By Jamie McGeever
LONDON, Aug 4 European stocks rose on Monday and
bond yields fell on a banking sector rebound after Portugal
prevented the collapse of one of its biggest lenders and shares
in the continent's largest bank jumped in the wake of its latest
This dovetailed with easing fears of higher U.S. interest
rates following Friday's U.S. employment report, and eclipsed
growing geopolitical concerns over the Middle East and the
effect of Western trade sanctions on Russia.
Lisbon on Sunday announced a near 5 billion-euro rescue of
the country's largest listed bank, Banco Espirito Santo
, preventing it from collapsing and potentially
destabilising the banking sector regionwide.
"The market's initial reaction is that it's pretty
reassuring to see Portugal moving quickly to rescue BES. Overall
it eases systemic fears that had resurfaced last week," Saxo
Bank sales trader Andrea Tueni said.
On Monday, HSBC reported a larger-than-expected
drop in profits, but investors looked instead to the bank's
attractive dividend yield and scooped up the shares, lifting
them to a three-month high.
"There are a number of positives within the (HSBC)
statement, not least of which is the ongoing strength of the
balance sheet ... and a dividend yield which, at 4.9 percent, is
extremely attractive," said Richard Hunter, head of equities at
HSBC shares were up 1.7 percent at 640 pence,
having initially fallen by the same magnitude.
At 1145 GMT on Monday the FTSEurofirst 300 index of
leading shares was up a third of a percent, led by a 1.3 percent
rise in pan-European banking stocks. Euro zone
financials were up 1.6 percent.
Germany's DAX rose 0.2 percent, France's CAC 40 was
up 0.7 percent and Britain's FTSE 100 index was up 0.5
It was a more mixed picture in Asia. MSCI's broadest index
of Asia-Pacific shares outside Japan rose 0.4
percent, largely as Chinese shares continued to rally on signs
that the economy was regaining momentum. But Japan's Nikkei
average hit a one-week low.
The three main indices on Wall Street pointed to a higher
open on Monday of around a third of a percent
. The S&P 500 fell 2.7 percent last week, its
biggest weekly decline in more than two years.
FED FEARS EASE
Europe's bond markets showed a similar sense of relief, with
yields on Portuguese, Spanish and Italian bonds all down by five
or six basis points IT1-YT=RR.
The rate-sensitive two-year notes yield was little changed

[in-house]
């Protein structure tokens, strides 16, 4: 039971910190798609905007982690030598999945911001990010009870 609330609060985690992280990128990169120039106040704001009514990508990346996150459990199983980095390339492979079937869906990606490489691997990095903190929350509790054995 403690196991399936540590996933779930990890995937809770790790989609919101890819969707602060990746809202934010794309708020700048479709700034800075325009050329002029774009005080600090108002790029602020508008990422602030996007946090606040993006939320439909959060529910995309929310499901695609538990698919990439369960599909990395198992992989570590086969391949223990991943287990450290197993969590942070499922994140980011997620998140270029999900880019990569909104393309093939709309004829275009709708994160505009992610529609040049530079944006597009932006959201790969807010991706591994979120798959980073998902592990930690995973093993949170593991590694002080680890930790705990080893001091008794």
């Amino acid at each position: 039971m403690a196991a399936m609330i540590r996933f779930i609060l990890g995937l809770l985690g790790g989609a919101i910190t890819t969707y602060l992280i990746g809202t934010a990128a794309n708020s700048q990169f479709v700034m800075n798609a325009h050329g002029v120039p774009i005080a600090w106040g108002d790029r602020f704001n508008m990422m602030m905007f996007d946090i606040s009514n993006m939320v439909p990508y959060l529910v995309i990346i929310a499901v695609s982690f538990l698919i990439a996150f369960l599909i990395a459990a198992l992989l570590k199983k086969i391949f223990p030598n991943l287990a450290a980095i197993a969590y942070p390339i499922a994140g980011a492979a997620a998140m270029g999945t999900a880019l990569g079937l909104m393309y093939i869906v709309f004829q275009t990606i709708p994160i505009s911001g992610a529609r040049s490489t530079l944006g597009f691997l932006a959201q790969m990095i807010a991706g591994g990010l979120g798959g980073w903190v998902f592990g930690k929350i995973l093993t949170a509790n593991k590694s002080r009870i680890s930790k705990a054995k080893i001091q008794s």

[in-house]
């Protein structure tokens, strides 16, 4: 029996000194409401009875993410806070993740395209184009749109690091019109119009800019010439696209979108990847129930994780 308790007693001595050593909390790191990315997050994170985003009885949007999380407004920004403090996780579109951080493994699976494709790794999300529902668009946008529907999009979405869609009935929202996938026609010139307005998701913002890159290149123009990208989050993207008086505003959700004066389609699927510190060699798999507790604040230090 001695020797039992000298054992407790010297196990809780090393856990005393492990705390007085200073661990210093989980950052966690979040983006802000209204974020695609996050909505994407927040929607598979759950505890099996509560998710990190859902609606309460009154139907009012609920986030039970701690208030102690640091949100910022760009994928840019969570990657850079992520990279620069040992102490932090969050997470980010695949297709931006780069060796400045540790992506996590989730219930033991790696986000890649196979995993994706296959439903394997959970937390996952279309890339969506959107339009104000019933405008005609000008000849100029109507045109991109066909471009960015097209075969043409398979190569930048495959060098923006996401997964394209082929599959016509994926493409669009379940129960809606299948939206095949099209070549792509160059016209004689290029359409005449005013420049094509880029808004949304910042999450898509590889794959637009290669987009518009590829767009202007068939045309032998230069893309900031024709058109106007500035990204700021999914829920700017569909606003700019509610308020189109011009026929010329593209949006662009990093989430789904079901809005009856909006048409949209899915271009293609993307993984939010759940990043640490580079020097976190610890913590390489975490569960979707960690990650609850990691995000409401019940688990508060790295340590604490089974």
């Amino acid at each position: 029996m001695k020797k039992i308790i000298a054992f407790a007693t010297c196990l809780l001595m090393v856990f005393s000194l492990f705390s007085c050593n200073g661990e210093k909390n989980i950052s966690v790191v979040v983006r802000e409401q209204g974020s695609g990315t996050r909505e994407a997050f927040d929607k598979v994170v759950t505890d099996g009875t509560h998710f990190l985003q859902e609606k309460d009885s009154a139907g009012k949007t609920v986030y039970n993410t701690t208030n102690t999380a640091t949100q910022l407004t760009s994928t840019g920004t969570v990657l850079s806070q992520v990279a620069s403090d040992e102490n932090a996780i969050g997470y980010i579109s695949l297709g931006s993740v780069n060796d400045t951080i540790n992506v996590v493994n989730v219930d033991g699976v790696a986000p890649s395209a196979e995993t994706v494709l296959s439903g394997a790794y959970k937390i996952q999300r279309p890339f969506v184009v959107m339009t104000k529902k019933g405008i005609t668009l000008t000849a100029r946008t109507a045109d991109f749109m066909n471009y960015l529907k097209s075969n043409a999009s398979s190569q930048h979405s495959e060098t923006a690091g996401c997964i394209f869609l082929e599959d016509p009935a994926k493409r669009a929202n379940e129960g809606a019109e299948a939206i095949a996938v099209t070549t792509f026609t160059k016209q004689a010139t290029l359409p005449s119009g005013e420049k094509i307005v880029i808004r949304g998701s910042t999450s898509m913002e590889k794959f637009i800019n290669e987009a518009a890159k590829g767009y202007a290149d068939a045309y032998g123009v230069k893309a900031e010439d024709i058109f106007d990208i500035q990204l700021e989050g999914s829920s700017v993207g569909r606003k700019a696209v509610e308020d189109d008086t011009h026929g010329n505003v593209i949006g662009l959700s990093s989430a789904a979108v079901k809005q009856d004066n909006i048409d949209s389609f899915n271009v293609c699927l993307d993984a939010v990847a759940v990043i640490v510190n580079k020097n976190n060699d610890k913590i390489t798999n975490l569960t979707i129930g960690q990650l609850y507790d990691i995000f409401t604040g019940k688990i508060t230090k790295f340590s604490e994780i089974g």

at 0.47 percent and the 10-year yield fell two basis
points to 2.49 percent.
Bond yields were also capped by Friday's U.S. jobs data for
July, which showed job growth lower than forecast, the
unemployment rate higher than expected, and perhaps most
importantly almost no growth at all in average hourly earnings.
A Reuters poll on Friday after the jobs data showed that a
majority of top Wall Street bond firms saw no rise in U.S.
interest rates before the second half of next year.
There's been no shortage of reasons to keep investors on
their guard either, from Argentina's debt default last week to
the spreading violence and tension across the Middle East, to
the economic consequences of the West's sanctions on Russia.
About 40 European blue-chips, including many German
companies, derive more than 5 percent of their revenues from the
"We have lowered our euro area GDP growth projections in
response to deteriorating trade relations with Russia," Barclays
economists said in a note on Monday, now predicting 0.9 percent
growth this year, down from 1.0 percent, and 1.4 percent next
year, down from 1.6 percent.
All major currencies were flat on Monday compared with late
New York levels on Friday. The euro was at $1.3417, off
last week's eight-month low of $1.3366, while the dollar stood
at 102.61 yen JPY=, off Wednesday's four-month peak of 103.15
U.S. crude oil futures edged up to $98.04 per barrel,
recovering from a six-month low of $97.09 on Friday, and gold
was little changed at $1,291 an ounce.
(Reporting by Jamie McGeever; Additional reporting by Tricia
Wright; Editing by Hugh Lawson; To read Reuters Global Investing
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